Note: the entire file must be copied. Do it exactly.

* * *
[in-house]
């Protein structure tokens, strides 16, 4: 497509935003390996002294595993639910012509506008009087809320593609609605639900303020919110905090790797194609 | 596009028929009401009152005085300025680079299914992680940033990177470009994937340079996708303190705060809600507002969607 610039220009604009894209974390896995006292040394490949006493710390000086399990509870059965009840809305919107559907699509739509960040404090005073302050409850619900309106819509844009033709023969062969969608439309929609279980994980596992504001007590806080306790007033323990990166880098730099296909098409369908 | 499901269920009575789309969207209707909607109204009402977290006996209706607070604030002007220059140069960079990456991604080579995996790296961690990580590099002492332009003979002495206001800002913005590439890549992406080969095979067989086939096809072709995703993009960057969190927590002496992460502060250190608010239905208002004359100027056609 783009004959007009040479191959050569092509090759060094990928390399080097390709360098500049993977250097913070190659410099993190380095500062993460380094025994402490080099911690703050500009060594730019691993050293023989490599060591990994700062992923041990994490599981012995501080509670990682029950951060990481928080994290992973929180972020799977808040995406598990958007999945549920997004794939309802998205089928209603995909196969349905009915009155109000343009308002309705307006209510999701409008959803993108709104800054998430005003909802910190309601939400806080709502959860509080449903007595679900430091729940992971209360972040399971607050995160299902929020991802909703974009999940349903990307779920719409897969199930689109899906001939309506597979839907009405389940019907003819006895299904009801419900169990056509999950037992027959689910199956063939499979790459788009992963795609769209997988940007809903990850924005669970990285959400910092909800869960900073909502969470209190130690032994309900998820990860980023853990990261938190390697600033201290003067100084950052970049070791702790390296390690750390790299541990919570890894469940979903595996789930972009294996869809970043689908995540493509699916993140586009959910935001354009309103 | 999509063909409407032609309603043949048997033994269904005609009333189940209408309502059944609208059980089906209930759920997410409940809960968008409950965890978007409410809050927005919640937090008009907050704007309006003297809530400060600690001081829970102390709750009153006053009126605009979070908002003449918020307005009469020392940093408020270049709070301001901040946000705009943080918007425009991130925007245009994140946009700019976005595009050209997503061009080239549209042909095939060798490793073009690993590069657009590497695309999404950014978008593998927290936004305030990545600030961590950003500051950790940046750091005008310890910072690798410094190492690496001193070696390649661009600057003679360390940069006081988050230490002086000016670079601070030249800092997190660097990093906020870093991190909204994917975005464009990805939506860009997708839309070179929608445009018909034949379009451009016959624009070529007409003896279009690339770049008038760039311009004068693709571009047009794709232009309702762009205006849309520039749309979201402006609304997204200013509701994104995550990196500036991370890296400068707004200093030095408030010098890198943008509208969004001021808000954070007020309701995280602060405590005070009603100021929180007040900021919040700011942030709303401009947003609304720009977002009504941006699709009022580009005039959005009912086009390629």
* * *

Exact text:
[in-house]
């Protein structure tokens, strides 16, 4: 497509935003390996002294595993639910012509506008009087809320593609609605639900303020919110905090790797194609 | 596009028929009401009152005085300025680079299914992680940033990177470009994937340079996708303190705060809600507002969607 610039220009604009894209974390896995006292040394490949006493710390000086399990509870059965009840809305919107559907699509739509960040404090005073302050409850619900309106819509844009033709023969062969969608439309929609279980994980596992504001007590806080306790007033323990990166880098730099296909098409369908 | 499901269920009575789309969207209707909607109204009402977290006996209706607070604030002007220059140069960079990456991604080579995996790296961690990580590099002492332009003979002495206001800002913005590439890549992406080969095979067989086939096809072709995703993009960057969190927590002496992460502060250190608010239905208002004359100027056609 783009004959007009040479191959050569092509090759060094990928390399080097390709360098500049993977250097913070190659410099993190380095500062993460380094025994402490080099911690703050500009060594730019691993050293023989490599060591990994700062992923041990994490599981012995501080509670990682029950951060990481928080994290992973929180972020799977808040995406598990958007999945549920997004794939309802998205089928209603995909196969349905009915009155109000343009308002309705307006209510999701409008959803993108709104800054998430005003909802910190309601939400806080709502959860509080449903007595679900430091729940992971209360972040399971607050995160299902929020991802909703974009999940349903990307779920719409897969199930689109899906001939309506597979839907009405389940019907003819006895299904009801419900169990056509999950037992027959689910199956063939499979790459788009992963795609769209997988940007809903990850924005669970990285959400910092909800869960900073909502969470209190130690032994309900998820990860980023853990990261938190390697600033201290003067100084950052970049070791702790390296390690750390790299541990919570890894469940979903595996789930972009294996869809970043689908995540493509699916993140586009959910935001354009309103 | 999509063909409407032609309603043949048997033994269904005609009333189940209408309502059944609208059980089906209930759920997410409940809960968008409950965890978007409410809050927005919640937090008009907050704007309006003297809530400060600690001081829970102390709750009153006053009126605009979070908002003449918020307005009469020392940093408020270049709070301001901040946000705009943080918007425009991130925007245009994140946009700019976005595009050209997503061009080239549209042909095939060798490793073009690993590069657009590497695309999404950014978008593998927290936004305030990545600030961590950003500051950790940046750091005008310890910072690798410094190492690496001193070696390649661009600057003679360390940069006081988050230490002086000016670079601070030249800092997190660097990093906020870093991190909204994917975005464009990805939506860009997708839309070179929608445009018909034949379009451009016959624009070529007409003896279009690339770049008038760039311009004068693709571009047009794709232009309702762009205006849309520039749309979201402006609304997204200013509701994104995550990196500036991370890296400068707004200093030095408030010098890198943008509208969004001021808000954070007020309701995280602060405590005070009603100021929180007040900021919040700011942030709303401009947003609304720009977002009504941006699709009022580009005039959005009912086009390629």